The notion is to increase student engagement and persistence by embedding game design elements in a course or lesson. It seems to work in other industries, but can game elements be successfully applied in educational contexts?
Josh Kenney's blog
Some institutions make use of standardized student evaluations, which may not concentrate on an instructor's targeted areas of growth and development. For this reason, the author produces his own student survey for use at the end of a semester and focuses on specific facets of his course.
Flipped classrooms are a popular pedagogical technique, delivering lectures before class so that students can engage in active learning and problem-solving activities during class. Although the response from students and teachers is mostly positive, the approach is not without its challenges. This post outlines some common challenges and how teachers might work through them.
The flipped classroom of today looks vastly different from its initial form. Originally, class time was primarily used to complete homework assignments; however, more effective active learning practices tend to dominate class time in modern applications of the model. Although the flipped classroom has improved over the years, several challenges persist.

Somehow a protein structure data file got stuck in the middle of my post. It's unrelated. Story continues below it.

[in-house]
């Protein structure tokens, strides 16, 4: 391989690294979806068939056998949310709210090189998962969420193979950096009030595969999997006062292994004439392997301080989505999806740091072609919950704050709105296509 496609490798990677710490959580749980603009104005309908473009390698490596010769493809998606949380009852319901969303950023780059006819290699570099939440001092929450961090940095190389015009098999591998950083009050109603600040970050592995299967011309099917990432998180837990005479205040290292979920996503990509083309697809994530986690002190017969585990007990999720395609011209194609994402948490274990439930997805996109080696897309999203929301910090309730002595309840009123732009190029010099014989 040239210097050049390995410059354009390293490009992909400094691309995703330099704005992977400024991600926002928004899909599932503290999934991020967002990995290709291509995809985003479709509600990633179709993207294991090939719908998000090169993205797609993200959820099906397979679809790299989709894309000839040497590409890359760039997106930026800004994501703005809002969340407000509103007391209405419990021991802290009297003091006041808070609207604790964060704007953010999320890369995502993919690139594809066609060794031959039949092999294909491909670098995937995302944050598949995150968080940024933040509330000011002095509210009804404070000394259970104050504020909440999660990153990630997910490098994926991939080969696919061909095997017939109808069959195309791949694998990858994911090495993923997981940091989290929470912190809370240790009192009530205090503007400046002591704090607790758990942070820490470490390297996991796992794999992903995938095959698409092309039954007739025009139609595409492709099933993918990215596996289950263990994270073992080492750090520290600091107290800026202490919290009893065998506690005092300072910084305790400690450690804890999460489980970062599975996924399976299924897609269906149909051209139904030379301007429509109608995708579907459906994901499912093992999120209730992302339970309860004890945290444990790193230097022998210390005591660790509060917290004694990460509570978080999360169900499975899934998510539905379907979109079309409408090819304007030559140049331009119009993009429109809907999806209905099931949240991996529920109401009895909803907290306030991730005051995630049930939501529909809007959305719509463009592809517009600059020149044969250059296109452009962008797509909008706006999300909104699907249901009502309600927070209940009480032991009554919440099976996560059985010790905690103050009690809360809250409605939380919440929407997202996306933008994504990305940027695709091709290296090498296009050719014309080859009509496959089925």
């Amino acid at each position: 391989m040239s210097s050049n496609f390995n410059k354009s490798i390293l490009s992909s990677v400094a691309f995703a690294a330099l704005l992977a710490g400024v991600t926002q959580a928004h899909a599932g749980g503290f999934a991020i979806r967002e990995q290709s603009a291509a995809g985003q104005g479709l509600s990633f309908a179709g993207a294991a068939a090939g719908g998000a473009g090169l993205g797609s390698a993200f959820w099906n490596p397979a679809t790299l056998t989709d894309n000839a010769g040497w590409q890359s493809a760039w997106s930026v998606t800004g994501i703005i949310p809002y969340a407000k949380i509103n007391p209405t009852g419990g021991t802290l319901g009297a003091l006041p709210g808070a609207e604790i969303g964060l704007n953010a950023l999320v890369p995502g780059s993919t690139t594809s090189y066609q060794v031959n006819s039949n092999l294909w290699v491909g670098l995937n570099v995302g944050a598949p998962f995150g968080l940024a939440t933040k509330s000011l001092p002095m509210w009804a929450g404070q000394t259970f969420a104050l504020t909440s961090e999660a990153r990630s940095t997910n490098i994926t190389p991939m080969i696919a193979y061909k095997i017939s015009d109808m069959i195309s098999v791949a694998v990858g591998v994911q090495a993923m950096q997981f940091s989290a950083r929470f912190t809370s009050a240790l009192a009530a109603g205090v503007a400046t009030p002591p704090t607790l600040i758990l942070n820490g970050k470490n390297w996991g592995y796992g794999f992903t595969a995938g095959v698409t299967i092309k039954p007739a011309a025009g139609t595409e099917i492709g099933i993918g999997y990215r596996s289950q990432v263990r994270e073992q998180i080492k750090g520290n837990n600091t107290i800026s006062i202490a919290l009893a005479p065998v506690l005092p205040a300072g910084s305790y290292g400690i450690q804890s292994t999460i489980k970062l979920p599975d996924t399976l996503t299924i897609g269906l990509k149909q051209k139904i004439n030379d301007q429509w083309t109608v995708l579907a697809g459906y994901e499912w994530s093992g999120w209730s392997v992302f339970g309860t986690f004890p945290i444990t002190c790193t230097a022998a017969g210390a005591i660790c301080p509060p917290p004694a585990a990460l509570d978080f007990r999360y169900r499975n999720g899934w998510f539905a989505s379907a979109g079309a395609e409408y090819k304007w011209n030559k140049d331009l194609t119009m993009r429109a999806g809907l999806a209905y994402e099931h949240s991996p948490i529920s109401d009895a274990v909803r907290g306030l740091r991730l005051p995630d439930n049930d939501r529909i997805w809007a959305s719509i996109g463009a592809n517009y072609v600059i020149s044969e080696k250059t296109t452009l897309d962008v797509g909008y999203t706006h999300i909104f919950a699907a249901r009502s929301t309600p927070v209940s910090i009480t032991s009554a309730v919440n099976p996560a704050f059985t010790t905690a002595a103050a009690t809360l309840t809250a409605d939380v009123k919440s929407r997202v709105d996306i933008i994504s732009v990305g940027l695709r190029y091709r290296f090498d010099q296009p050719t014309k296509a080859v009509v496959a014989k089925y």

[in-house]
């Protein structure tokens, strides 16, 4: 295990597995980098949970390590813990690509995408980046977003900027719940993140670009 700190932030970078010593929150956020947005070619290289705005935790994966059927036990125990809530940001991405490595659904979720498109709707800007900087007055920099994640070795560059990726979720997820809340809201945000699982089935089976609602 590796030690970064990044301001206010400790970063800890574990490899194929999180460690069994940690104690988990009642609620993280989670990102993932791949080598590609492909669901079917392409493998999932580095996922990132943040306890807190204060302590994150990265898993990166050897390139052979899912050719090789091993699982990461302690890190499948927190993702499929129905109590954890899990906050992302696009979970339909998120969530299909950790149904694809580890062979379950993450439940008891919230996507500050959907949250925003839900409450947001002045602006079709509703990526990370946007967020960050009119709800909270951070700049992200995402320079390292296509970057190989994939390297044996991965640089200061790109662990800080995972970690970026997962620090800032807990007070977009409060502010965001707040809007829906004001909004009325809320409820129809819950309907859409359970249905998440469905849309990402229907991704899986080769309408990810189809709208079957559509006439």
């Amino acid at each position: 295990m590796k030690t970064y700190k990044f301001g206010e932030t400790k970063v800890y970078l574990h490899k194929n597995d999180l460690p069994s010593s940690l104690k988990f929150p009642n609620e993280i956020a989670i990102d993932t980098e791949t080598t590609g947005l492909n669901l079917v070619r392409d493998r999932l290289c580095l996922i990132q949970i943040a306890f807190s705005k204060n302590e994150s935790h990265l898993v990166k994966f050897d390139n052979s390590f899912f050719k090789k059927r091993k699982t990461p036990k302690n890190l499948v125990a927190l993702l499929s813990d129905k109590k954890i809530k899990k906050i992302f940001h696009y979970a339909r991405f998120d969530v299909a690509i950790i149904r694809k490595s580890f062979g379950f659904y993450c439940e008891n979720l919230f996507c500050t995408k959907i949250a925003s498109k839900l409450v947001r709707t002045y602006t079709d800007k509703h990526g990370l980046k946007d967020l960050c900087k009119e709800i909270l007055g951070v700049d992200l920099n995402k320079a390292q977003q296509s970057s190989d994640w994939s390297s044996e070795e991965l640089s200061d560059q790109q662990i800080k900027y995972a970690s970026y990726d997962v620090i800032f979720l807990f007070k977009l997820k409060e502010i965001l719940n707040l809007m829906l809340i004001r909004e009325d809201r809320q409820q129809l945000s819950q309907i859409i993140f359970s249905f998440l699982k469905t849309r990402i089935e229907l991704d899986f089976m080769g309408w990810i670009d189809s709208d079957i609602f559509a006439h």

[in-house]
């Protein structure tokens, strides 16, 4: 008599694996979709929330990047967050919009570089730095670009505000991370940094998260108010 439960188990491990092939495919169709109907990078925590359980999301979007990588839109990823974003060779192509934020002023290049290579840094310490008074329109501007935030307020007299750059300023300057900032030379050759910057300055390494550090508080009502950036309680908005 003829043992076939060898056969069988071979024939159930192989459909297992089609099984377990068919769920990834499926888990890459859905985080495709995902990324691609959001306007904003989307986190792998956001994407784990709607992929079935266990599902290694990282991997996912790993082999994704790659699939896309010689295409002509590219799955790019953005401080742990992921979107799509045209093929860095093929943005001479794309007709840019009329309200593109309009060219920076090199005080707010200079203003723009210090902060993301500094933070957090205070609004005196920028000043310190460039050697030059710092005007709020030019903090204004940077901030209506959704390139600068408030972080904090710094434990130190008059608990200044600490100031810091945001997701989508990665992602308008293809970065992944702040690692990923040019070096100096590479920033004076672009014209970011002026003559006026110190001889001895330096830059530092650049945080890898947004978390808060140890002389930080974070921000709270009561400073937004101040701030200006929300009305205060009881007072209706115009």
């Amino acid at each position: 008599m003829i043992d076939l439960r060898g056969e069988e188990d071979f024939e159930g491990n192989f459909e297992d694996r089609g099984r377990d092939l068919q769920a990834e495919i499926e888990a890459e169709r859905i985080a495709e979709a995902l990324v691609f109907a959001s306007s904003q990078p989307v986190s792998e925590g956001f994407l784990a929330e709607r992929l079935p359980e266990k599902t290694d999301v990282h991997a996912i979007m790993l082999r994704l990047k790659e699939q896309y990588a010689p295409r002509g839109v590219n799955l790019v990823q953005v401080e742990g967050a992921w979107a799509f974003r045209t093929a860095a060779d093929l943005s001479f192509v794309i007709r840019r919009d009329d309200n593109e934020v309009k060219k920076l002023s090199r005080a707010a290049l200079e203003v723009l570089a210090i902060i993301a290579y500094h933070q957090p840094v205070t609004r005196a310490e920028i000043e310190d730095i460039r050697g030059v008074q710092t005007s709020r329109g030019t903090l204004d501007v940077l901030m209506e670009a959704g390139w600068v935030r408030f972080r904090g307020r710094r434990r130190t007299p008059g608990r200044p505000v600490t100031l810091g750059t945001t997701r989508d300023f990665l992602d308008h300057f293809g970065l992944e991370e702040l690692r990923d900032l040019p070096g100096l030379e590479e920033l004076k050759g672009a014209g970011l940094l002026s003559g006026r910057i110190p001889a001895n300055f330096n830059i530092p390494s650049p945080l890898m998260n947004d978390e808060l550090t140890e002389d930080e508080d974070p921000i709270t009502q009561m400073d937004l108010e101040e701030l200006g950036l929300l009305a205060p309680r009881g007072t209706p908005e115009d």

The flipped-classroom approach to education is undoubtedly popular, with consistent growth in the number of related books, conference sessions, and educator network memberships. Although active-learning may not be any more beneficial in a flipped classroom compared to a traditional classroom, it is clear that a flipped class can increase the frequency of active-learning opportunities.
Many teachers assess engagement with video lectures by inspecting students’ notes at the start of class. However, notetaking doesn’t necessarily prove the comprehension of the material.
Since 2013, I have been creating video tutorials for use in a flipped classroom setting. Over the years, the format of my videos has evolved as I’ve uncovered the best practices in technique.
More students use YouTube than any other demographic. Considering this reality, I began creating my own video content on my YouTube channel, The Science Classroom. As a seasoned YouTube content creator, I offer tips for getting started with your own science tutorials.